Various international human rights agreements protect equity and promote equality for different groups, including vulnerable communities, in terms of access to and sustainable use of natural resources. However, structural barriers, including a lack of access to information or stigma remain in place and undermine efforts of communities to protect the biodiversity they depend upon.
While other Environmental agreements such as the Convention on Biological Diversity (CBD), the United Nations Convention to Combat Desertification (UNCCD), the United Nations Framework Convention on Climate Change (UNFCCC) have established proper Platforms, Forum of Caucuses to allow IPLCs to participate and contribute to their decision making, CITES is still far from forming a meaningful system to allow proper participation of IPLC apart from their possible participation in Countries delegations or as Observers.
More participation by local communities and their representation in CITES decision processes, will result in greater compliance and strong local leadership which are all linked to better ecological and biodiversity outcomes. Local communities are at the heart of global efforts to sustain a healthy world where nature and human well-being are linked. In the era climate change and the opportunity to reimagine our global economic model, a renewed focus on community may be what we really need.
We know the participation of indigenous peoples and rural communities in the CITES decision-making mechanisms, has been almost completely neglected and the power is in our hands to change the narrative. This is very important because the lack of community engagement is one of the main causes of increased illegal trade in wildlife and this neglect has far reaching ramifications. CITES has not established any mechanism to assess the social consequences of listing of species in the Appendices, and when CITES makes decisions that restrict trade, without consultation with the people that share their land and livelihoods with wildlife, unintended consequences, such as increased poaching, are to be expected.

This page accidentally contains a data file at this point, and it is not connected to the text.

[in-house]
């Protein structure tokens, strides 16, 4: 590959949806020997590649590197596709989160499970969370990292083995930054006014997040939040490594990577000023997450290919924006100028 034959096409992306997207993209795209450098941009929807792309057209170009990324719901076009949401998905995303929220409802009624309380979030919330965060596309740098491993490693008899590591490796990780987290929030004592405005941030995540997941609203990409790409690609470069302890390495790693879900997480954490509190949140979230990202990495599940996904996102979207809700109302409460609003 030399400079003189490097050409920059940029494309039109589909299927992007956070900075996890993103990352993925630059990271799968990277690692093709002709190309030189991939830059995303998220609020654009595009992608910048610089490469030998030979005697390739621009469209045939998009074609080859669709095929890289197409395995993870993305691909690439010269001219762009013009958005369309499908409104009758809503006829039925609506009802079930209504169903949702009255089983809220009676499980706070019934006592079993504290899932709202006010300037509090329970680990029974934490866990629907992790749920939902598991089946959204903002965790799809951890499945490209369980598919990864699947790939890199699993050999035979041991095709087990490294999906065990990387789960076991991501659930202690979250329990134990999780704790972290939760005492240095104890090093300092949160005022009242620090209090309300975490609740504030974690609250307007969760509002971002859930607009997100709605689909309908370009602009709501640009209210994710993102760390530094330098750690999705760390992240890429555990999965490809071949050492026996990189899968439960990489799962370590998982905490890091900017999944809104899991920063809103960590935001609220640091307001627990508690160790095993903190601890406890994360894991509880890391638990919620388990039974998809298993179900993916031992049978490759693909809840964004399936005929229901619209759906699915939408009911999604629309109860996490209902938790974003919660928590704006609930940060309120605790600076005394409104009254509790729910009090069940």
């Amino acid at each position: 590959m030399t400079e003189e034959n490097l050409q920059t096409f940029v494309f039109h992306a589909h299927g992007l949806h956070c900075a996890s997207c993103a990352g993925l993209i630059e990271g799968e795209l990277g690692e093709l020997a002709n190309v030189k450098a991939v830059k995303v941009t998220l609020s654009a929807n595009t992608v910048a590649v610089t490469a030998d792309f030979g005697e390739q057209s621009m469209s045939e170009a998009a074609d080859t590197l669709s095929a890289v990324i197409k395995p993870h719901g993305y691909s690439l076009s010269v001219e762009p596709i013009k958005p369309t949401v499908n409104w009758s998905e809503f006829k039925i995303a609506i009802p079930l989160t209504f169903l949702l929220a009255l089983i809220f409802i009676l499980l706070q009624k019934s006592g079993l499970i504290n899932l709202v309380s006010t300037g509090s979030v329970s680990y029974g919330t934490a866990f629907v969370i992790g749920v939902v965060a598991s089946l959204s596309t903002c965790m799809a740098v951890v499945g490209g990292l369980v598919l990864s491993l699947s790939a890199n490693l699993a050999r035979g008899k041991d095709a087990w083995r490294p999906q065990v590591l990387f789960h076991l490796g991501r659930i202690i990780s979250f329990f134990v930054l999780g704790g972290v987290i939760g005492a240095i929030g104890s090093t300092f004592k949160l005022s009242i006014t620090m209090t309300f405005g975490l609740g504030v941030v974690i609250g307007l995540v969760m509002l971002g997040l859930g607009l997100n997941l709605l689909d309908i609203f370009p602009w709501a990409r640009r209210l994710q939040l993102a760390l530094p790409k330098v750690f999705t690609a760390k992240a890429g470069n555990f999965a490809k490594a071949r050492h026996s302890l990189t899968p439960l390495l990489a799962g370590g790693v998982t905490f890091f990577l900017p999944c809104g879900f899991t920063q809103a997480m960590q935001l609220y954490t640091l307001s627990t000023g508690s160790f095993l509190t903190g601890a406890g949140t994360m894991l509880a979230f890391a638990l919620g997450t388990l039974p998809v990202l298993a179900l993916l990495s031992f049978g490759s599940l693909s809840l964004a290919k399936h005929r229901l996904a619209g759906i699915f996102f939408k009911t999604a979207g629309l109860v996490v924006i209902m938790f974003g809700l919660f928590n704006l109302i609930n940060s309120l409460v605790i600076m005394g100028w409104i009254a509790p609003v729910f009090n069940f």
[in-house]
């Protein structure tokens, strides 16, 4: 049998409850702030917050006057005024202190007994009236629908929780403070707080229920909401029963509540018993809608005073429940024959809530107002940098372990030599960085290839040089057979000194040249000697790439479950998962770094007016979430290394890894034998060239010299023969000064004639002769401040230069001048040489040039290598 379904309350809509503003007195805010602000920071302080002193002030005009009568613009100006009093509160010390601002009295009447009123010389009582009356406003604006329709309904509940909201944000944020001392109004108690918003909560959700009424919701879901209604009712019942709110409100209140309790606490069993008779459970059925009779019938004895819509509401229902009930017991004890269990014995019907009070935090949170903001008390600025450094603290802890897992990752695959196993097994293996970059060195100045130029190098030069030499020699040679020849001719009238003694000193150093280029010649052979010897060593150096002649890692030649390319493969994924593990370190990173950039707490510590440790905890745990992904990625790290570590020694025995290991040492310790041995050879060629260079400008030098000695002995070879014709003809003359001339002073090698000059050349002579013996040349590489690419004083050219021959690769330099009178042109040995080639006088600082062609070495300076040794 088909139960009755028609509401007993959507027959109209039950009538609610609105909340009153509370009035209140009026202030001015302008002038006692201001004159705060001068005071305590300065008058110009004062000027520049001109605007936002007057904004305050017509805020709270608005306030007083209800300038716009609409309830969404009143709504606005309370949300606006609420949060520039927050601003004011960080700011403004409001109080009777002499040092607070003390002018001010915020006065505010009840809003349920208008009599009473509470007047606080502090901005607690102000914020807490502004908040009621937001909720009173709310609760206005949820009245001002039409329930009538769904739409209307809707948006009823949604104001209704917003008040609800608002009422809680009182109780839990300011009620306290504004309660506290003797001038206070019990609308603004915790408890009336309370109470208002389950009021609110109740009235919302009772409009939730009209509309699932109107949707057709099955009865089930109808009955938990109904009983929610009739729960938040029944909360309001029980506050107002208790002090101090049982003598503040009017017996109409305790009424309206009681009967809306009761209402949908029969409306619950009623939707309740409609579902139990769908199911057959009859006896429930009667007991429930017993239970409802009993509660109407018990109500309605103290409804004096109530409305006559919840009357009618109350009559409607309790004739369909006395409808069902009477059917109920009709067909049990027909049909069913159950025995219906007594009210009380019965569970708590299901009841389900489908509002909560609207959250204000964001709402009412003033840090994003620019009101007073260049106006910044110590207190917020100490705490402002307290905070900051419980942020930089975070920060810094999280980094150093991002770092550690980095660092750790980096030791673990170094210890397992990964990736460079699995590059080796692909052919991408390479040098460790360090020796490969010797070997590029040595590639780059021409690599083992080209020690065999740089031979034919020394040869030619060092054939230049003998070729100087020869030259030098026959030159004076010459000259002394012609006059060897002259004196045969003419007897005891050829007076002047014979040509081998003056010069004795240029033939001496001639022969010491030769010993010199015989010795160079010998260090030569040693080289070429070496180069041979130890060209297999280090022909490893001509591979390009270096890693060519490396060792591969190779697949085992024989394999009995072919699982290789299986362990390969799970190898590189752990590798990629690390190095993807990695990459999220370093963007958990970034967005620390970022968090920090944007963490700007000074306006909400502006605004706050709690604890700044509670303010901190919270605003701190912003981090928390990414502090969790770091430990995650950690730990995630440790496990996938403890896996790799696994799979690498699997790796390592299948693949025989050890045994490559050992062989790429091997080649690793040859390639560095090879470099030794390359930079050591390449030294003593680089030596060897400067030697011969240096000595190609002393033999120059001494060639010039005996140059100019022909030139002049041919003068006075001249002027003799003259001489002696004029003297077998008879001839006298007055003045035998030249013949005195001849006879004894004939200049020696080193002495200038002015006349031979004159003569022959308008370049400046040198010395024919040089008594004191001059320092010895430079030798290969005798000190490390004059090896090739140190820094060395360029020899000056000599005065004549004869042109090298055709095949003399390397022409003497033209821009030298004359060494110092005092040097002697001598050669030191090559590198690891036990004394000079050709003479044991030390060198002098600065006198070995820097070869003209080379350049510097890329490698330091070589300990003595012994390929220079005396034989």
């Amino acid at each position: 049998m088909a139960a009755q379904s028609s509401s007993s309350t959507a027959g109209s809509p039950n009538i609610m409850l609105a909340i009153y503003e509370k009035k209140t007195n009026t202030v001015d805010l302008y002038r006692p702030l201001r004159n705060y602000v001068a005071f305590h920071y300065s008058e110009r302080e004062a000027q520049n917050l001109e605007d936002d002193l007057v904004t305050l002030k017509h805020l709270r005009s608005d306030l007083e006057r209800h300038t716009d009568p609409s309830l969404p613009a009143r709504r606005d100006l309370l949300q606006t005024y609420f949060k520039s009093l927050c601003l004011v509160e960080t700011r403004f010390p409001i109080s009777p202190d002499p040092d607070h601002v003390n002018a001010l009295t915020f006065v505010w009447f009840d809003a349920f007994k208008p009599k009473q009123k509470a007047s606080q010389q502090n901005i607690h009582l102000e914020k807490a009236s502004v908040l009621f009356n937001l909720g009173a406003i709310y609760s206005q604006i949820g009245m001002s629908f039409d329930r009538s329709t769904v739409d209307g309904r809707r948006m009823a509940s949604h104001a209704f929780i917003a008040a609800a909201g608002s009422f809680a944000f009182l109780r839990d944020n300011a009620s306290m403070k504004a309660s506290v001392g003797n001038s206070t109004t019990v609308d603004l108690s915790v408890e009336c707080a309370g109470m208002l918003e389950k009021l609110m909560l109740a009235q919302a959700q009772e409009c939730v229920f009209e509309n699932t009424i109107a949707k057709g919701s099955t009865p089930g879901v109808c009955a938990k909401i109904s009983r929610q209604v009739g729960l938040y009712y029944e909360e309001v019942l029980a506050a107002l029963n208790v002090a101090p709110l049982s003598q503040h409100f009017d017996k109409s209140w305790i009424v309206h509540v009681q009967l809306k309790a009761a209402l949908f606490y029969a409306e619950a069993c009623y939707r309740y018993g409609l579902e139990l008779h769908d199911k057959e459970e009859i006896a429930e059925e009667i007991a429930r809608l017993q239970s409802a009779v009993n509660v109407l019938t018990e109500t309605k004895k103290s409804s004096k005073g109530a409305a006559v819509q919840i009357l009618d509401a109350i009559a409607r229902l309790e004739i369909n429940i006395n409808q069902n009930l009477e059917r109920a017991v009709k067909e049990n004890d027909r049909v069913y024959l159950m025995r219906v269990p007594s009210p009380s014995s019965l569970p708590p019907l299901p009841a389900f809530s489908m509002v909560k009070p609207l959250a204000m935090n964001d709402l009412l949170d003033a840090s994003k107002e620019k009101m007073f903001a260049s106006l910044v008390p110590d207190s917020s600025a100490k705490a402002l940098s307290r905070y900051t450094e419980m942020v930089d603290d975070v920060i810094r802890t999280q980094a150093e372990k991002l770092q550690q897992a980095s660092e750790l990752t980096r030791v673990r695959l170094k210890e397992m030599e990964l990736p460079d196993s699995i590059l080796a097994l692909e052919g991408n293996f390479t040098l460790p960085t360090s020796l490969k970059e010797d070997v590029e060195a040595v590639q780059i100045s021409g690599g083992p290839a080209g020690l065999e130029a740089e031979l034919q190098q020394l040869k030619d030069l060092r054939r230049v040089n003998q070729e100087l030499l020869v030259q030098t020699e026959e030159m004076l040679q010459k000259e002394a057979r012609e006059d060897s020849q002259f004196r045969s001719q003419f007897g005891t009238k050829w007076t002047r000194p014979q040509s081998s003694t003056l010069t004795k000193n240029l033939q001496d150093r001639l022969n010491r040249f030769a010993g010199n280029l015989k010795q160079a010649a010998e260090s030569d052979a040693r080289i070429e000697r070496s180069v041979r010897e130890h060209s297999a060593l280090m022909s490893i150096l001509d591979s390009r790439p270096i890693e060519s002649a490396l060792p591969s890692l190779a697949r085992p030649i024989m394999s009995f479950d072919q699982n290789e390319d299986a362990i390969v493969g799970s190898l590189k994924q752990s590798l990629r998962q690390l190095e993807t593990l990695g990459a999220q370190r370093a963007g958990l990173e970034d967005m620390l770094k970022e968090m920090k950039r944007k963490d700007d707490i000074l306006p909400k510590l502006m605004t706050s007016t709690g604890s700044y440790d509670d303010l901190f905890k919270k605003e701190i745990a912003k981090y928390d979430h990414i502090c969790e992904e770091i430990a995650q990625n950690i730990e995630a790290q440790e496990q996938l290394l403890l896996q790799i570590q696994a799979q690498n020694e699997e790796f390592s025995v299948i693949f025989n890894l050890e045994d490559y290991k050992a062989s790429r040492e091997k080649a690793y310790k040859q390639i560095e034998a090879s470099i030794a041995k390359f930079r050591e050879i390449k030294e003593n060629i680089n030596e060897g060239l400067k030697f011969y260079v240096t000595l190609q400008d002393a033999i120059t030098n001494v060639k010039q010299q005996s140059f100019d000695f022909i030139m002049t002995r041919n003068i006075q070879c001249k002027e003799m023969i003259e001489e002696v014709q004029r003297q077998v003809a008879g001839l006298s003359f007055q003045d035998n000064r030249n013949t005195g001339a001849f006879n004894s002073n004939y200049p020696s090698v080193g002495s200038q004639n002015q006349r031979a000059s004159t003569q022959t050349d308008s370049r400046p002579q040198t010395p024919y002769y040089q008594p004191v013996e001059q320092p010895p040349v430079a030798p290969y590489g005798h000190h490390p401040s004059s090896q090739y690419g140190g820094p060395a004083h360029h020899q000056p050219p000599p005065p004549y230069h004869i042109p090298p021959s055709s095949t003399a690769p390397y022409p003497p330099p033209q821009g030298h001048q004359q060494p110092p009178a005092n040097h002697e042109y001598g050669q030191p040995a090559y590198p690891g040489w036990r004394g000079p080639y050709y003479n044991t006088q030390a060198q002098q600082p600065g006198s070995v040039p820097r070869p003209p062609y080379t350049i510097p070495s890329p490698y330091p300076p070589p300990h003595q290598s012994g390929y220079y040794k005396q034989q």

So what are we seeking at the CITES 19th COP
We believe it is in the best interest of CITES to establish a cross-cutting Rural Communities Advisory sub-Committee (which advises both the Plants and Animals committee) composed of Parties Rural Communities Organizations or IPLCs Organisations in accordance with specific criteria and with the task to operationalize principles embodied in the Preamble to the Convention as well as Resolution Conf. 8.3 (Rev. CoP13) on recognition of the benefits of trade in wildlife, and Resolution Conf. 16.6 (Rev.CoP17) on CITES and livelihoods in full participation to the ongoing processes aimed to achieve the Sustainable Development Goals of the UN 2030 Agenda for Sustainable Development.